Aliyah Royale and Noah Wyle star in the CBS series “The Red Line” debuting Sunday, April 28 with two episodes from 8 to 10 p.m. (Photo courtesy CBS.com)

NEW YORK (CNS) — Ava DuVernay, the director of such acclaimed films as “Selma” and “13th,” is one of the executive producers of the CBS limited-series drama “The Red Line.”

Well meaning, but overwrought and morally problematic, the eight-part show debuts with back-to-back episodes Sunday, April 28, 8-10 p.m. EDT. It continues in that time slot through May 19.

Erica Weiss and Caitlin Parrish created the series, which opens as Chicago-based African American emergency room doctor Harrison Brennan (Corey Reynolds) stops at a convenience store to pick up some milk on the way home after his evening shift.

In the wrong place at the wrong time, Harrison attempts to aid a cashier (Tony Peera) who has been assaulted during an armed robbery. His proximity to the clerk, skin color and gray hoodie make the physician appear suspicious to Irish Catholic cop Paul Evans (Noel Fisher).

Rushing into the store, Paul shoots Harrison without warning in the back, killing him. Six months later, Daniel Calder (Noah Wyle, “ER”), who considers himself to have been Harrison’s spouse, and the duo’s 17-year-old adopted daughter, Jira (Aliyah Royale), are still grieving and seeking justice for Harrison.

Indignant Jira understandably feels that, as a white man, Daniel can’t relate to her fear that what befell Harrison will also happen to her. And Jira wants to reconnect with her birth mother. “This is gonna happen to me,” Jira says to Daniel. “I need someone who knows how it feels.”

Her biological mom is 32-year-old Tia Young (Emayatzy Corinealdi). A younger Harrison persuaded 15-year-old Tia to let Daniel and him adopt her baby. Harrison also reassured the adolescent mother that she would “come back from this.”

Now married to Ethan Young (Howard Charles), a conductor on the Red Line of Chicago’s “El” trains, and the mother of 6-year-old Benny (Maximus Chase Evans), Tia is back in her South Side neighborhood and determined to improve its residents’ quality of life. So she launches an upstart effort to become her district’s alderman.

The campaign pits her against veteran black politician Nathan Gordon (Glynn Turman). Tia and Jira’s reconnection jumbles and complicates their personal lives as well as both the Calders’ fight for justice and Tia’s.

For his part, Paul struggles, with little help from the force’s “Irish brotherhood,” to come to terms with his tragic mistake. His father, Gary (Connor O’Farrell), and brother, Jim (Michael Patrick Thornton), both police officers themselves — the latter disabled from an injury he suffered on the job — don’t believe Paul did anything wrong.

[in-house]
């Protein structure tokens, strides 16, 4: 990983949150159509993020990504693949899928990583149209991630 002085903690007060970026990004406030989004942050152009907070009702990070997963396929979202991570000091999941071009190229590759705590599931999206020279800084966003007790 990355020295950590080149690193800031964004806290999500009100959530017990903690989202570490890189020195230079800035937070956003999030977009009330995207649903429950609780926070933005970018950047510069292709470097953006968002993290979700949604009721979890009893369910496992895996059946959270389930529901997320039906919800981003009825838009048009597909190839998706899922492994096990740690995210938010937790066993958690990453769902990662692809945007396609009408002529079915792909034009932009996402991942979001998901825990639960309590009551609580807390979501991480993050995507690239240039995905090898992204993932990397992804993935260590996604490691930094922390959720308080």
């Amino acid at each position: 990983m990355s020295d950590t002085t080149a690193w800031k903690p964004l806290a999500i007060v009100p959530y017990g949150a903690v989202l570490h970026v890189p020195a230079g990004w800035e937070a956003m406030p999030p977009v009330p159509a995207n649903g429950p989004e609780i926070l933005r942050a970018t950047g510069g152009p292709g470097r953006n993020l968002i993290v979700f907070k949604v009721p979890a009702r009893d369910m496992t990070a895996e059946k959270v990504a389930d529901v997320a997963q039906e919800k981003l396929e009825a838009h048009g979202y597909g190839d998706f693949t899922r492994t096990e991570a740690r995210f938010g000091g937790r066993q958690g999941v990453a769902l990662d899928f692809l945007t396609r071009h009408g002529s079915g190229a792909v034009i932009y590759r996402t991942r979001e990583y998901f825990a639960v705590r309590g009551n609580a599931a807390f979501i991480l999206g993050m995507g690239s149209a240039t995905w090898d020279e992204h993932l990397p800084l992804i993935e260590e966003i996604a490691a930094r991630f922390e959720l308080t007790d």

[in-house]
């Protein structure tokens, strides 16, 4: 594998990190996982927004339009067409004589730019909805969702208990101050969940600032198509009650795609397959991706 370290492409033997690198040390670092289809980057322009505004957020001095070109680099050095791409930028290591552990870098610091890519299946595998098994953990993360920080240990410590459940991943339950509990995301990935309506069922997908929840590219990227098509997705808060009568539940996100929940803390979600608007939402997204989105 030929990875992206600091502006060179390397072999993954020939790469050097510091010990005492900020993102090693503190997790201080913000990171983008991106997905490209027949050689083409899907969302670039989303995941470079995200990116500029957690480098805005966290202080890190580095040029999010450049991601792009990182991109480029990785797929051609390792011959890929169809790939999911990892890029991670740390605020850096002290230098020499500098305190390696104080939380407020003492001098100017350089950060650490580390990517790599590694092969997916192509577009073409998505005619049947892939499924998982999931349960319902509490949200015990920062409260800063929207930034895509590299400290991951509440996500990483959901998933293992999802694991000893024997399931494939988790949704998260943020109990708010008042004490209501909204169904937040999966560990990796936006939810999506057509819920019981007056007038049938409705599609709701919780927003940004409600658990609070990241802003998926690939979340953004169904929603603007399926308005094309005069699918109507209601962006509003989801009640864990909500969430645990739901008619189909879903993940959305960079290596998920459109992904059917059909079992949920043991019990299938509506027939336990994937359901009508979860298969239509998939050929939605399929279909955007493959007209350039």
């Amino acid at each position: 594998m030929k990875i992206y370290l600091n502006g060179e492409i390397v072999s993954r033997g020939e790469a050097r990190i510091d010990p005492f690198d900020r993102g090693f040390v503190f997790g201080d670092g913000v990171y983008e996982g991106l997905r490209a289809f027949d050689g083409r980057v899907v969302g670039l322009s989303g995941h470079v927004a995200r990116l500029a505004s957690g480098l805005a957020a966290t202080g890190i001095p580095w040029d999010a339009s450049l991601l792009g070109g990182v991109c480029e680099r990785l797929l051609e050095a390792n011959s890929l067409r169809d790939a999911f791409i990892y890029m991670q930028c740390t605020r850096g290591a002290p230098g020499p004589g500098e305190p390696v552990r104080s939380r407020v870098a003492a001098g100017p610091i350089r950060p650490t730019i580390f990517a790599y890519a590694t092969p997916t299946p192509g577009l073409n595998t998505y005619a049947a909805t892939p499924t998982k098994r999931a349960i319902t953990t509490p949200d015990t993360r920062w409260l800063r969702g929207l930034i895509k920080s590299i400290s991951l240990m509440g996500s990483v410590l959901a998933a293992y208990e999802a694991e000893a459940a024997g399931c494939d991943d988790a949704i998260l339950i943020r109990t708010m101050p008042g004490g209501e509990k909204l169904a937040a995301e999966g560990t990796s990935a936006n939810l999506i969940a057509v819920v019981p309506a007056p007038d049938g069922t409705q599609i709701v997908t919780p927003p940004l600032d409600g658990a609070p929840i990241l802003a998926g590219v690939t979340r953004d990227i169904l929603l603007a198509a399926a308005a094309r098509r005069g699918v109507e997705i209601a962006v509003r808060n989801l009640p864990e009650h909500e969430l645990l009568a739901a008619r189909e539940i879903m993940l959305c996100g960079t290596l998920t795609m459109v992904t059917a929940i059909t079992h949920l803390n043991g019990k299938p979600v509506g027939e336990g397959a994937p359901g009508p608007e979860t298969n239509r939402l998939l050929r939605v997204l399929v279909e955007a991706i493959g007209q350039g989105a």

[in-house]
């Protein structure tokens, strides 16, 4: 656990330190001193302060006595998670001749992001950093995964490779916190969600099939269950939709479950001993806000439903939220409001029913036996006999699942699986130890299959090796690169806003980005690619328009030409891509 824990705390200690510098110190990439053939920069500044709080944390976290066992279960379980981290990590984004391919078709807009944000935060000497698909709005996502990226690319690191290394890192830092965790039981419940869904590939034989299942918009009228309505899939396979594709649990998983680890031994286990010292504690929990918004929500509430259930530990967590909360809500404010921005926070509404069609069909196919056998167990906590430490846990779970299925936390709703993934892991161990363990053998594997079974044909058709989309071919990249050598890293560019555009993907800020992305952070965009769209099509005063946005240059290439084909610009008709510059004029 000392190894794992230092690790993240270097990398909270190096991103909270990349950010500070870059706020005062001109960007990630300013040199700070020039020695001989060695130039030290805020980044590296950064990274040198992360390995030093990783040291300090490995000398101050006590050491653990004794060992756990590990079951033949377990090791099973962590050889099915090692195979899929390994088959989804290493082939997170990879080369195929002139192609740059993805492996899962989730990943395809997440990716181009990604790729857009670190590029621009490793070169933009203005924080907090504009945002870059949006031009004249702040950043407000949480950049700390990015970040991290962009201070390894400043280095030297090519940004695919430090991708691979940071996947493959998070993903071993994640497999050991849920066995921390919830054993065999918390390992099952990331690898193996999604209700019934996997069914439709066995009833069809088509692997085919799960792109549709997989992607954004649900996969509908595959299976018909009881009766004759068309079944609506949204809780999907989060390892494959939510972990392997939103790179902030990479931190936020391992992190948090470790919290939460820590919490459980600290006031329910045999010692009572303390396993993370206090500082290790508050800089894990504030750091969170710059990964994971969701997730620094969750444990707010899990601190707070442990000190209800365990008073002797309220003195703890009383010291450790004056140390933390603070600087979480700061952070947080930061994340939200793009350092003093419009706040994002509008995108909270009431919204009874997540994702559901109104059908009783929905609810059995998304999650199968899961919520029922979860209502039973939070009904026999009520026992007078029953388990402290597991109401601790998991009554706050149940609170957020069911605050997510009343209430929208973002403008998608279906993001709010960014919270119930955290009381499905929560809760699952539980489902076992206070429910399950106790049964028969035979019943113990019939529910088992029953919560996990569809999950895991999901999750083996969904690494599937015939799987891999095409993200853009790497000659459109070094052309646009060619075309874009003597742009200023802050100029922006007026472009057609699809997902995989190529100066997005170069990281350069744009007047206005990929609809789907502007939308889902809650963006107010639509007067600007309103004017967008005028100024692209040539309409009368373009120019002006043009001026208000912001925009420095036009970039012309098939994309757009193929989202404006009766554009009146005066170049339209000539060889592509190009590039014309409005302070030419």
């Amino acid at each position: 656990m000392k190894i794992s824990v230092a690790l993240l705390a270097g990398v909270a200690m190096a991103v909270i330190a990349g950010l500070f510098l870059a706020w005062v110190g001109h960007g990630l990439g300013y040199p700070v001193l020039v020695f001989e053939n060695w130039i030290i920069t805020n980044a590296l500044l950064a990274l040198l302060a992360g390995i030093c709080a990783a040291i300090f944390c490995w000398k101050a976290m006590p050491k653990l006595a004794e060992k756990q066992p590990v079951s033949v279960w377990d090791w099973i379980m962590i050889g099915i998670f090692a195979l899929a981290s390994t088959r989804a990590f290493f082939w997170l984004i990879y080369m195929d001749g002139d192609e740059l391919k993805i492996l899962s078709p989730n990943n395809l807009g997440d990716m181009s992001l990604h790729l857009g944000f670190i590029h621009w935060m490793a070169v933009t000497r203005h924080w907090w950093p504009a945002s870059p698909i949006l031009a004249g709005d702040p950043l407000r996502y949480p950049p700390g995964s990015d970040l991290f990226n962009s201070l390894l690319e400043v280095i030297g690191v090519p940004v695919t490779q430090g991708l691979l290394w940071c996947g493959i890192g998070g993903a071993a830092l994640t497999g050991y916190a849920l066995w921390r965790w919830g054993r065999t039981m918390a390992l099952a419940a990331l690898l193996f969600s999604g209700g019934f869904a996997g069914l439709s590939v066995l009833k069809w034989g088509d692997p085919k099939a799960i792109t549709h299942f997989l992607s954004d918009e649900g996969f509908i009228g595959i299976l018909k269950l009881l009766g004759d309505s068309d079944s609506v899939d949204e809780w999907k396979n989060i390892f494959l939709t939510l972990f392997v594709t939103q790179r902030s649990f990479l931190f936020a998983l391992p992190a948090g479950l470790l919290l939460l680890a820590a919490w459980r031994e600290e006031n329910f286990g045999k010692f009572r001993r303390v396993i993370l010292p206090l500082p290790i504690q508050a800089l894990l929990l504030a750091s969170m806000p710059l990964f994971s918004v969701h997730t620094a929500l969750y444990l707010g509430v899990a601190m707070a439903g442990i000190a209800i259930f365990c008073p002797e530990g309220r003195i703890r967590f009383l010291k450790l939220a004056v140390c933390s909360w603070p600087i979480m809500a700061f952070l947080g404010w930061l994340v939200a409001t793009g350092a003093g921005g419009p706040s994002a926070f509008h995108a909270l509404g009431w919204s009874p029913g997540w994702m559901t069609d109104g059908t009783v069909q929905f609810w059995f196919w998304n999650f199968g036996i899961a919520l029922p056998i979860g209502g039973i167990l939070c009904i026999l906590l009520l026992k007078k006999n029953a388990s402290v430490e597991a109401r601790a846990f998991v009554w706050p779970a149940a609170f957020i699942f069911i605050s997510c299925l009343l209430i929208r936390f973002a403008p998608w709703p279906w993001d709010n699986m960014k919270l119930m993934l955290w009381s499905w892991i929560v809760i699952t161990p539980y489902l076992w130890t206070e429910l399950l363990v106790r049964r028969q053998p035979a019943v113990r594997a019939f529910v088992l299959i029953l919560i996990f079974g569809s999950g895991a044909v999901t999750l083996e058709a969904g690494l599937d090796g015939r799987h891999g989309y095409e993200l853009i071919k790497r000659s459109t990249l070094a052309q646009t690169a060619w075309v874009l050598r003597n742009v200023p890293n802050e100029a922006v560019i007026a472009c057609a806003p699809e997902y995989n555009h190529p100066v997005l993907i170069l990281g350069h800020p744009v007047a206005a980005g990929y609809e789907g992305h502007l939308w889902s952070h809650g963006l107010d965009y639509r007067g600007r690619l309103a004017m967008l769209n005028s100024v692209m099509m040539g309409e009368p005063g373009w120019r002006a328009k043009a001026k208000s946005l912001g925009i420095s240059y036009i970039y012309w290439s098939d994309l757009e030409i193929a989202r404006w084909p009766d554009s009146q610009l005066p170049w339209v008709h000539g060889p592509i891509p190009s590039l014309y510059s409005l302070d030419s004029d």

Jira and Daniel, on the other hand, will only be satisfied when Paul loses his job. Unable to atone, Paul becomes progressively more embittered and alienated.

“The Red Line” portrays some strong, though not gratuitous, violence, and the dialogue is consistently peppered with mild vulgarity. But it’s the sexual content that primarily restricts its appeal for viewers of faith.

The series affirms Daniel and Harrison’s union as a marriage, and uncritically accepts their adoption of Jira. It also depicts transgenderism, adultery and some sensuality. Though the encounters shown are not graphic, the fact that they take place between men will especially jar those in the audience not accustomed to seeing such behavior on network television.

Much of the program’s treatment of racial issues is far more acceptable from a Catholic perspective, as too is the role played in the drama by Paul’s parish priest, Father Joe Billick (Peter Moore). In one scene, Father Joe gives an acute analysis of the phases of confessing sin which, he counsels Paul, should begin with disclosure, move on to contrition and end with atonement.

Paul ultimately proves unable to grapple with his guilt, however, and the narrative offers him no opportunity for redemption. This is both a moral and aesthetic flaw since it suggests that the writers believe that some human beings are beyond forgiveness — a message clearly at variance with the teaching of the Gospels.

The portrayal of characters who uphold traditional family and pro-life values, such as Jira’s birth father, Isaiah Palmer (Alano Miller), is equally unsatisfactory. They’re implicitly dismissed as harmfully judgmental.

Thus, despite Tia’s assertion that “there’s no better answer to the darkness than to find more family,” it’s clear that “The Red Line” puts some permanently beyond the pale of inclusion in the widening clan she imagines.

***

Byrd is a guest reviewer for Catholic News Service.